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part 8: the consultants 

Perhaps the most common way for a vigneron to make the transition from conventional or organic viticulture to biodynamics is by hiring a consultant, and Jacques Mell may well be the first flying biodynamic consultant in Europe. At any one time he consults for around 25 growers, and in addition to his contracts in France, he currently has three clients in Italy, although he can’t give names because of confidentiality clauses (one is based in Brescia, one in Verona and Sicily, and the third is in Etna).

Trained as a lawyer, Mell discovered organic agriculture in 1967 through his involvement in beekeeping, and then found biodynamics 10 years later. He formed his own consultancy in 1989. At this time there were only six winegrowers who practiced biodynamics in France; now he estimates that there are over 100 (Demeter alone currently have 56 certified vignerons on their books). Mell deals with general agriculture as well as winegrowing, although it's the latter that is currently growing fastest. To hire his services would cost some €1500 a year, which seems reasonable. ‘My aim is to make it affordable’, Mell explains. ‘It is not just something for the rich farmers’. He is also the secretary of Demeter in France.

Mell is keen to point out that this is the first time in history that people have had the choice between three types of agriculture: conventional (with its reliance on chemicals), organics and biodynamics. ‘It is very interesting’, says Mell, ‘because each can choose in complete freedom.’ He’s seeing more conversion to biodynamics in wine growing than general agriculture. ‘9 out of 10 people who change to it are wine growers’, he points out.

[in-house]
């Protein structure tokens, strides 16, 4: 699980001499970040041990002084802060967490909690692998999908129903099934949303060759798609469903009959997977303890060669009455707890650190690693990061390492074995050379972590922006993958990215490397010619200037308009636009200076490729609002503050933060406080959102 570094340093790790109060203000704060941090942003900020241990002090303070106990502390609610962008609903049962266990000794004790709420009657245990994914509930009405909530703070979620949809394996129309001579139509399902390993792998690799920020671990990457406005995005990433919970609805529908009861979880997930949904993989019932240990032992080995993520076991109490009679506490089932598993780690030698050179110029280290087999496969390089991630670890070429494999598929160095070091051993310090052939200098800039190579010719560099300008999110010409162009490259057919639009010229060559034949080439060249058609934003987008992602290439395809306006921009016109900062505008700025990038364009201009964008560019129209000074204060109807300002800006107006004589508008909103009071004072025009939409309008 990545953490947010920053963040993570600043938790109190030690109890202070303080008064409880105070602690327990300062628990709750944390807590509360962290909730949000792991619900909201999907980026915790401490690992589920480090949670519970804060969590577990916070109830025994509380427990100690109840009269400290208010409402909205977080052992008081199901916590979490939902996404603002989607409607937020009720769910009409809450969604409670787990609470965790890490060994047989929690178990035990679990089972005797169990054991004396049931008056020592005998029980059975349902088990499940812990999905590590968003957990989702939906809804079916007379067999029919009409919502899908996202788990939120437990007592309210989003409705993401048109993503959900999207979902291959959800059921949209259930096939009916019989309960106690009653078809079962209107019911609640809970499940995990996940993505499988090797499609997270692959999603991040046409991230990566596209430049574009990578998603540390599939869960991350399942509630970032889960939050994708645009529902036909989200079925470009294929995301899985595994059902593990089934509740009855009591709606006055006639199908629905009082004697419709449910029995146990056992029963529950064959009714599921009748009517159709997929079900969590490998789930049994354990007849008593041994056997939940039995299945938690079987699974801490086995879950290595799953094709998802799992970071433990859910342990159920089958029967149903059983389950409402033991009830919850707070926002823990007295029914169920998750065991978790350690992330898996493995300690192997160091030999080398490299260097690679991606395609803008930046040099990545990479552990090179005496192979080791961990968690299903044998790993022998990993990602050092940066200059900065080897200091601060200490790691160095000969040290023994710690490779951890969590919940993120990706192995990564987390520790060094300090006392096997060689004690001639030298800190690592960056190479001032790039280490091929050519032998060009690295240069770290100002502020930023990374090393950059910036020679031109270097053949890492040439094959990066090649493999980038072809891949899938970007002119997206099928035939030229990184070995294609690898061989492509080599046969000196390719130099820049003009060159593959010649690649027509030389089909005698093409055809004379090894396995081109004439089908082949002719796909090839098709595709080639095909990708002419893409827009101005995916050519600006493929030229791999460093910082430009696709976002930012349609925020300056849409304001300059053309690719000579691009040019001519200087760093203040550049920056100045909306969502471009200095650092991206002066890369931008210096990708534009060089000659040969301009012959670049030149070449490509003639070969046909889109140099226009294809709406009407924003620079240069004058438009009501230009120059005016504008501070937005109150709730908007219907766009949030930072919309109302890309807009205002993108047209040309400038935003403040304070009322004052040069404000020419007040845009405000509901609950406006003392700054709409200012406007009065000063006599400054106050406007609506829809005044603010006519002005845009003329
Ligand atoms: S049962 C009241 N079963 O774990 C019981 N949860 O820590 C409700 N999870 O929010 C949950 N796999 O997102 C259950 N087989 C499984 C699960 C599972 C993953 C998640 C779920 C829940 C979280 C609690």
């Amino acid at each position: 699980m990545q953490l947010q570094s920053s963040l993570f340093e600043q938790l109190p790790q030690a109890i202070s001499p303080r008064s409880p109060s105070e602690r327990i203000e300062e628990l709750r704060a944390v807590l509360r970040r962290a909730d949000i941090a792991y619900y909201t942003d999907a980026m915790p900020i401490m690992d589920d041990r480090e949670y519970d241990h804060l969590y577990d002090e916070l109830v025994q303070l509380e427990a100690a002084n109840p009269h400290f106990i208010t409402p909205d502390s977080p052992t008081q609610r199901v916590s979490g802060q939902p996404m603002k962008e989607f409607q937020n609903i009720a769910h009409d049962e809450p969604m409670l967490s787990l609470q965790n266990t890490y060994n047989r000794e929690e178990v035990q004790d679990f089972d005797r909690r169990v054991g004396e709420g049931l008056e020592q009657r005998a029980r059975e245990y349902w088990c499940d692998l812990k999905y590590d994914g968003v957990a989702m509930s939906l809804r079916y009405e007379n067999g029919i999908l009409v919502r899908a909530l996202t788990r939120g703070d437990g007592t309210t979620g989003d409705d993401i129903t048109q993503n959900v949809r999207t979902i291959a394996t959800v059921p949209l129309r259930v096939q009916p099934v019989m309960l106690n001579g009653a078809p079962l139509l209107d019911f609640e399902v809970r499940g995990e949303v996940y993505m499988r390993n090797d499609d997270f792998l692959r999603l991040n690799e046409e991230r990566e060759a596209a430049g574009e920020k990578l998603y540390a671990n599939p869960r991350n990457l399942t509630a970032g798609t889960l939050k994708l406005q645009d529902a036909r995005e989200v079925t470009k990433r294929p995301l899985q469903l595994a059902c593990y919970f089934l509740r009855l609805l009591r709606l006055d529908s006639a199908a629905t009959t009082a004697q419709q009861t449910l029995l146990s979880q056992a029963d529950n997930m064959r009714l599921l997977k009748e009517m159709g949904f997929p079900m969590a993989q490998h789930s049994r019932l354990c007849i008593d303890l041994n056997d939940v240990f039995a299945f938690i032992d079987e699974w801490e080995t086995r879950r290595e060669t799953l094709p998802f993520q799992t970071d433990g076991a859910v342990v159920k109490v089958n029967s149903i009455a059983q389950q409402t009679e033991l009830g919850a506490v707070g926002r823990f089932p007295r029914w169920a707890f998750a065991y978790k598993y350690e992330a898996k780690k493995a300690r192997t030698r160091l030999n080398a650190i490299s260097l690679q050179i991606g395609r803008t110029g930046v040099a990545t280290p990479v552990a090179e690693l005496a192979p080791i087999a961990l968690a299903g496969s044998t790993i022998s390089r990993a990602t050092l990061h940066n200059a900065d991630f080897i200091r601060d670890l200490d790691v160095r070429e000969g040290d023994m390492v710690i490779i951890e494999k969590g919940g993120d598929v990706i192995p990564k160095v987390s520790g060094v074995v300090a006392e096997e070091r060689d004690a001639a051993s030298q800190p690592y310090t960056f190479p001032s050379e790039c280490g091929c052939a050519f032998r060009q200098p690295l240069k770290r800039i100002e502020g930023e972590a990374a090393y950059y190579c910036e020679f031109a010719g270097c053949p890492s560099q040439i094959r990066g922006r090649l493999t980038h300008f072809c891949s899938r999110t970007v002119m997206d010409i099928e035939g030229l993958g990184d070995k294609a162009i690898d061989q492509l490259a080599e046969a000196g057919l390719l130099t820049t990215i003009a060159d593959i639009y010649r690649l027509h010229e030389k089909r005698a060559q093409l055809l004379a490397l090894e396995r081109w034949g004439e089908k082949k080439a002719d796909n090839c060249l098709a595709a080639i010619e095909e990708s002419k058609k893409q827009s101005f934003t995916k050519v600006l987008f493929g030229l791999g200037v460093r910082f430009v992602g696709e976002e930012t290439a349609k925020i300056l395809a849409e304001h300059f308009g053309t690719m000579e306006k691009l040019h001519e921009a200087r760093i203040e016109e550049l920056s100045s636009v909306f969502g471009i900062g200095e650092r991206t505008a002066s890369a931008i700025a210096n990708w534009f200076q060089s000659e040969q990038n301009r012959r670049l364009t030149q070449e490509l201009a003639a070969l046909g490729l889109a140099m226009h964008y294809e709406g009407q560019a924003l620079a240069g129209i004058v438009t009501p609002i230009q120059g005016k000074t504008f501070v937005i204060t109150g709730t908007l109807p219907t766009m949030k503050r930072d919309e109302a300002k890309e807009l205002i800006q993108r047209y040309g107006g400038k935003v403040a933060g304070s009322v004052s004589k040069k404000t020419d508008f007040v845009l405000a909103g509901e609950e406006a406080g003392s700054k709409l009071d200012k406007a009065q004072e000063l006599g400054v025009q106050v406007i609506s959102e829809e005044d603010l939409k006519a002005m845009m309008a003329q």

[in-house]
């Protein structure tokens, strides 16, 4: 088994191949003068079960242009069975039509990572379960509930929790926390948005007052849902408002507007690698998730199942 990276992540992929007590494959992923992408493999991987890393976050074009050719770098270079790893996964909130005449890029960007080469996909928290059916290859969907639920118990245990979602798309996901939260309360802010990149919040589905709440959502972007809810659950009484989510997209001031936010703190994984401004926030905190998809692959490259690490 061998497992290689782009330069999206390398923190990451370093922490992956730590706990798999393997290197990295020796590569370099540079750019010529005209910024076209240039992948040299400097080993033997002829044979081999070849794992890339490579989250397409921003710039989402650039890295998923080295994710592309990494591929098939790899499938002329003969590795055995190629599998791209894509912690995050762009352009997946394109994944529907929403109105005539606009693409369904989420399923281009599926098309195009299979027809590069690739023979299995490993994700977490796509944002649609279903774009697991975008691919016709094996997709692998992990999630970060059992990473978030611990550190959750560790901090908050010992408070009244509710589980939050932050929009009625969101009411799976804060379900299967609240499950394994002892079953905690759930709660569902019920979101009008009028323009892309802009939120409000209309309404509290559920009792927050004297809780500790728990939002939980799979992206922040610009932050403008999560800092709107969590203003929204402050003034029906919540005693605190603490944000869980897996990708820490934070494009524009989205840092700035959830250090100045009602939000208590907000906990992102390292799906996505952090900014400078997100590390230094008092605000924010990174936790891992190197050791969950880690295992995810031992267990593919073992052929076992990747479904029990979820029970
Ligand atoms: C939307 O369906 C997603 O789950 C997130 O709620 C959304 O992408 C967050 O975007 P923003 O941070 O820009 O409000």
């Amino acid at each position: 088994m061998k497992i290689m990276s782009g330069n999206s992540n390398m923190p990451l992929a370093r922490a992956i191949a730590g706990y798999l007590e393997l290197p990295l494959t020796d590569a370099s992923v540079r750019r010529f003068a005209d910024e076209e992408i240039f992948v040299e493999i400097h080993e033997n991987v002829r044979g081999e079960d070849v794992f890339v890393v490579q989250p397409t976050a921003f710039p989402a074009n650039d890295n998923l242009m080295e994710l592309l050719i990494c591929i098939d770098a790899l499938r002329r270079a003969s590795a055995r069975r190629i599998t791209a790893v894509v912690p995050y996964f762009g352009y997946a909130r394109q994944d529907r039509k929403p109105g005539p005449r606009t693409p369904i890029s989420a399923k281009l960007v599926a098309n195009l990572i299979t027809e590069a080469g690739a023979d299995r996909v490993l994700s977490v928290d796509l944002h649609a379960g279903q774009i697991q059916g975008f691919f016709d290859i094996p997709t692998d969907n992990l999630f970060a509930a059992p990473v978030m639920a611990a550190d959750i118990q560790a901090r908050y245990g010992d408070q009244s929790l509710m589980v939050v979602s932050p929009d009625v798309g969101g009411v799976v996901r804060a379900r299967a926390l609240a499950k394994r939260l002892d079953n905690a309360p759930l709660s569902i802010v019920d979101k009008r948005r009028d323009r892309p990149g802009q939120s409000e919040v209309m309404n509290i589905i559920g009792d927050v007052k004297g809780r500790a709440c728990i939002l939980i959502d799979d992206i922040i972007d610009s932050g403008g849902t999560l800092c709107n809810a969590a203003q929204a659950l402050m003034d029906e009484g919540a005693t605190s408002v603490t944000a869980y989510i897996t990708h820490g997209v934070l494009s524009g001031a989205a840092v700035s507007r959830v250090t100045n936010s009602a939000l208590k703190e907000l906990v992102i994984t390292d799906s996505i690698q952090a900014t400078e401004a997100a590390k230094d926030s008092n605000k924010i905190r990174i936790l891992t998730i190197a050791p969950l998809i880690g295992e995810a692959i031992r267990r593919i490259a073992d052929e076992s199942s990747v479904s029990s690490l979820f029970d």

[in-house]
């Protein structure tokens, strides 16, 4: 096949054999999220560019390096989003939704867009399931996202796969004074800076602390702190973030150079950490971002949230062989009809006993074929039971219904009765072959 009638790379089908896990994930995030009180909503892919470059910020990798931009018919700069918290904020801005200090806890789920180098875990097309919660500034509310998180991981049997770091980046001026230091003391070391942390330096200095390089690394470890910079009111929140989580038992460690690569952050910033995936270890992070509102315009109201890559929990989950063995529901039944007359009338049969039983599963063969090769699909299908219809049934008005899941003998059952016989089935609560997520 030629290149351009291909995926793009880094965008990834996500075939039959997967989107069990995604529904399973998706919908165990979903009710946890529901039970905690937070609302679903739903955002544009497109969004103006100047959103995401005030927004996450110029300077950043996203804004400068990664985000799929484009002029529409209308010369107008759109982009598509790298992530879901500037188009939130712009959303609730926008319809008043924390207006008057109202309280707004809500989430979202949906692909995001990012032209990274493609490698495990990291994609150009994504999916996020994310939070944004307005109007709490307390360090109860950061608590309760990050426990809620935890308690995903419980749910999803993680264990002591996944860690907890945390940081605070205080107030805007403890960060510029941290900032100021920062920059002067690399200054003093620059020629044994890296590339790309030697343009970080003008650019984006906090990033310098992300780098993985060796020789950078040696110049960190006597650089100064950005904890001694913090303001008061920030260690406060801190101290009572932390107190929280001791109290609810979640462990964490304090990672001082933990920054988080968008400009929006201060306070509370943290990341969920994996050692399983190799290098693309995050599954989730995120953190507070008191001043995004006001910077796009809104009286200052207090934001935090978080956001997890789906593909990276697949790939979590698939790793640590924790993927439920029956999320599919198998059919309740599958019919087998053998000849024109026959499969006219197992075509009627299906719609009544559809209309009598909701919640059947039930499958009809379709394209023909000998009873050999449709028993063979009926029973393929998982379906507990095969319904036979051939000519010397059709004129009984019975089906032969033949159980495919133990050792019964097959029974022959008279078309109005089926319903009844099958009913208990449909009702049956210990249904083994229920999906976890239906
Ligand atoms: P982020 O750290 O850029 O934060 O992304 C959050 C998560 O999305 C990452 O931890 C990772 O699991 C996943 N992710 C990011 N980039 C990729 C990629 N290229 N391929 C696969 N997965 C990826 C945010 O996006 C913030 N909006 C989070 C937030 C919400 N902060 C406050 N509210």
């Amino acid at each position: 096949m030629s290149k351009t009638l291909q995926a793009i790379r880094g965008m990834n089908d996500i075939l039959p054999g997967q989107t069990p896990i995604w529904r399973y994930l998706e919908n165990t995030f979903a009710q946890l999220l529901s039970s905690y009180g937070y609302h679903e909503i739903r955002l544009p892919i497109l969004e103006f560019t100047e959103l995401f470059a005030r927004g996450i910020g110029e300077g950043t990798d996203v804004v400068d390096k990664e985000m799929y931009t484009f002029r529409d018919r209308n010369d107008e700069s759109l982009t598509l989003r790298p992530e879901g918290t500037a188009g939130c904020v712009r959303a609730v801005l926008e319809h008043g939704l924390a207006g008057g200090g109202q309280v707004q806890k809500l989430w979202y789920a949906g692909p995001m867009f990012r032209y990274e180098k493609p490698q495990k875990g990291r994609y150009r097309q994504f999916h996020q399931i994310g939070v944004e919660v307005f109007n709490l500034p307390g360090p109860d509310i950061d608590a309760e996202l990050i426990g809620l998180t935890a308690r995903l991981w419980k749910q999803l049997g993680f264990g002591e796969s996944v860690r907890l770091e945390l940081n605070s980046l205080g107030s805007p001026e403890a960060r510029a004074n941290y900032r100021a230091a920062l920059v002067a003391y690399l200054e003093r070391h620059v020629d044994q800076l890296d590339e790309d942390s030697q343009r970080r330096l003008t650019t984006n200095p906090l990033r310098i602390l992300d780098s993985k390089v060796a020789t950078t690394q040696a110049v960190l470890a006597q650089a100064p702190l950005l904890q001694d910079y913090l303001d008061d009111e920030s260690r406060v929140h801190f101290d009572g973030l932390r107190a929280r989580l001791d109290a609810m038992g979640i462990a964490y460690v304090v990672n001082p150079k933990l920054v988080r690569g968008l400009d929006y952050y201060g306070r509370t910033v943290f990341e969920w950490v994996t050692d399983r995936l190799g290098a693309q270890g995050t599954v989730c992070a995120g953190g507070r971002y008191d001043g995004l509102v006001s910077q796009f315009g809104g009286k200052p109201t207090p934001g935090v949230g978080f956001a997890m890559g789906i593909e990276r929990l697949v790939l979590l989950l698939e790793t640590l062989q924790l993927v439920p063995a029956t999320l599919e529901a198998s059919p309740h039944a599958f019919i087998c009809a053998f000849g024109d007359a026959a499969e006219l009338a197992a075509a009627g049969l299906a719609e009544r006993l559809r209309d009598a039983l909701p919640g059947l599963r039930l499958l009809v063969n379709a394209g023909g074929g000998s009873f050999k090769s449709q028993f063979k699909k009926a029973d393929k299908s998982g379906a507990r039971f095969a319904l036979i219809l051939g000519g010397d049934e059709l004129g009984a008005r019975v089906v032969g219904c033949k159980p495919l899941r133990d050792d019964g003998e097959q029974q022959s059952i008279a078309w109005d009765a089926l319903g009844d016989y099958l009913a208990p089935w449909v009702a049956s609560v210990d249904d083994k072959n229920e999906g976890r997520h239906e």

One of Mell’s clients is Francis Boulard of Champagne Raymond Boulard. Boulard is not yet fully biodynamic, but he has been curious enough to experiment with part of his production (last year, 2002, around 1 hectare) to see what difference biodynamics makes. Two years in to this trial, he has noted consistent improvements in the plot he has farmed this way, and he plans to continue with it.

Boulard tells me that he is one of the growers participating in a five year trial that has was initiated in spring 2002 by the CIVC (the official body that looks after the Champagne region). They are systematically comparing three different viticultural regimes: organic, lutte raisonée (an integrated approach with limited, selectively targeted chemical inputs) and biodynamics. According to Boulard, the CIVC are taking samples of soils and grapes, and then comparing finished wines. It will be fascinating to see the results of this experiment, but the CIVC won’t comment on it until all the results are in.

I asked Mell why there is still a reliance on copper fungicide treatments in biodynamics. Isn't that admitting that biodynamics doesn't work properly if chemical means are still needed to combat disease?  His explanation was as graphic as it was unusual. ‘In vineyards, vines are usually there for many years. There is no crop rotation. If you grow a plant yourself and use your own excrement to fertilize it the plant will eventually become ill and you will become ill also if you eat it. Vines stay in the same soil year after year so they are living on their own excrement. They become feeble because there is no reviving of the soil, and this weakens them. They are in a state of weakness where they are liable to attack.’

There are a number of biodynamic consultants at work, not just in Europe but also in the USA – Alan York is probably the most visible for his work in California. Frequently, though, biodynamics spreads through personal contact between growers. As one adopts it, and finds that it works, then they share their knowledge with other growers who take an interest in this new way of growing. Either way, biodynamics seems to be growing as a movement, driven largely by the enthusiasm of both individual growers and also consultants like Jacques Mell.

Other topics in this series 


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